With continuing focus on achieving a Rural Health Clinic (RHC) in Pagosa Springs, Pagosa Mountain Hospital CEO Brad Cochennet recently unveiled a three-pronged plan that will fully utilize available space, while extending healthcare coverage community-wide.
As outlined, the clinic will occupy adjoining Pagosa Mountain Hospital (PMH) space that once housed the former Dr. Mary Fisher Medical Center. While initial services won’t necessarily occupy the full 3,000 square feet every day, Cochennet’s plan envisions several “layers” of use within the same area.
“We would like to combine the ability to have scheduled appointments for patients along with a walk-in Urgent Care capability to serve the less acute patients that don’t need full Emergency Room costs and service,” a portion of the plan reads.
By utilizing existing infrastructure and a staff of at least 50 percent midlevel providers, Cochennet claims patients will have access to more timely primary medical care, while operating expenses are spread over broader patient services.
Midlevel providers are licensed clinical professionals who examine patients, diagnose injuries or illness, and prescribe treatment under the direct supervision of a physician. They include physician assistants, nurse practitioners and certified registered nurse anesthetists.
Too, a RHC receives two to three times the federal reimbursement afforded a private primary care facility, thus expanding Medicare and Medicaid services, while reducing costs and subsequent patient charges.
An early detection function will serve as the clinic’s second layer. According to Cochennet, “Beginning July 1, 2009, we will be providing to the community the Colorado Center for Prevention of Disease’s early cardiac detection screening service.”
Cochennet suggests the service will utilize only modest space — perhaps just one office — but its presence will be significant, and an important step forward in establishing a campus image with extended community services. He added that additional early detection capabilities aimed at other diseases would be forthcoming, as funding opportunities arise.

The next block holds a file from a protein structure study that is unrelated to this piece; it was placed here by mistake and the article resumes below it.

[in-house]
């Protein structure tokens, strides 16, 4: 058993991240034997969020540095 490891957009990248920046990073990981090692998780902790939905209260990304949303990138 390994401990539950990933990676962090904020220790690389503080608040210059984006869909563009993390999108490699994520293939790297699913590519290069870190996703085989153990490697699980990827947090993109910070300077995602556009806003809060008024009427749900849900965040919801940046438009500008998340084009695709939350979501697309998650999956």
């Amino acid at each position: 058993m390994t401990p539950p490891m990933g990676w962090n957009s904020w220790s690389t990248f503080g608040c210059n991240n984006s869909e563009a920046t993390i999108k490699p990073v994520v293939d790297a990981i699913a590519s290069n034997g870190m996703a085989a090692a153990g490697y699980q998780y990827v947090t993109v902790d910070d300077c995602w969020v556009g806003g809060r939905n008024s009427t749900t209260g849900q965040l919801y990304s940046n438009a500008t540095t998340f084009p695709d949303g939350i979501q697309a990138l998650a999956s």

Cochennet’s plan describes a third clinic layer as the development of specific service lines that will provide specialists and specific programs to the community. It mentions, for instance, development of sports medicine and women’s health capabilities.
Apparently, Dr. Tim Mazzola, a local physician based at Pagosa Springs Family Medicine, has a particular interest and specialized background in sports medicine, and would likely work in concert with orthopedic physicians and surgeons from Durango. Orthopedic doctors use both surgical and non-surgical means to treat musculoskeletal trauma, sports injuries, degenerative diseases, infections, tumors and congenital conditions.
Further in his plan, Cochennet indicates he, the hospital staff and others in the Upper San Juan Health Service District are now looking into possible development of a women’s service line in cooperation with Four Corners OB/GYN & Aesthetics.
“Through that relationship,” he says, “we’ll be able to provide more women’s services in Pagosa and coordinate the upstream specialist care. We don’t anticipate developing a birthing center capability at PMH, but can provide services that surround and support women’s care. The potential to perform gynecological procedures can also be developed that would utilize our surgical capability.”
Cochennet concluded his plan by suggesting, “When we have the clinic fully operational with the three layers of operation indicated above, we will be fully utilizing the space and will be sharing hospital and clinic resources to keep the costs low … . The ability to have the added capacity in the community, an increased depth of service capabilities and to provide early detection will position PMH in the eyes of the community as the place for medical care and related services.”
In respect to startup money in the form of a $500,000 Department of Local Affairs (DOLA) matching grant the district will apply for in July, Cochennet said, “We’ll find out in September or October, then we’ll know if we’re funded. After that, it’ll take about six months to get it (the clinic) open.”